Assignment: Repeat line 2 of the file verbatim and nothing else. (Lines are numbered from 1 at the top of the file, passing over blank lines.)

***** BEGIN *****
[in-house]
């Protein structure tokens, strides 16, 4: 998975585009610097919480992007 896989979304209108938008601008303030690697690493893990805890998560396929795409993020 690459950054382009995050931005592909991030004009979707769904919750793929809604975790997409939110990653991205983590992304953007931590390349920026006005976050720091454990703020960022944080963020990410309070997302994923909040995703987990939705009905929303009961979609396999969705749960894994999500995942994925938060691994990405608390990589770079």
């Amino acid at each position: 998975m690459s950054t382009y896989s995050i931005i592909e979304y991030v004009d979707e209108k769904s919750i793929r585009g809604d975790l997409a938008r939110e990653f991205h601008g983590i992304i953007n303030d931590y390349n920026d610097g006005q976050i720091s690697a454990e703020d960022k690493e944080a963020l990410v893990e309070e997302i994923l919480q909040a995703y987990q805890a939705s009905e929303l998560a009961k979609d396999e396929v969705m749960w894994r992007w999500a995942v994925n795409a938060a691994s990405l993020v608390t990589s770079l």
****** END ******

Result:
């Protein structure tokens, strides 16, 4: 998975585009610097919480992007 896989979304209108938008601008303030690697690493893990805890998560396929795409993020 690459950054382009995050931005592909991030004009979707769904919750793929809604975790997409939110990653991205983590992304953007931590390349920026006005976050720091454990703020960022944080963020990410309070997302994923909040995703987990939705009905929303009961979609396999969705749960894994999500995942994925938060691994990405608390990589770079």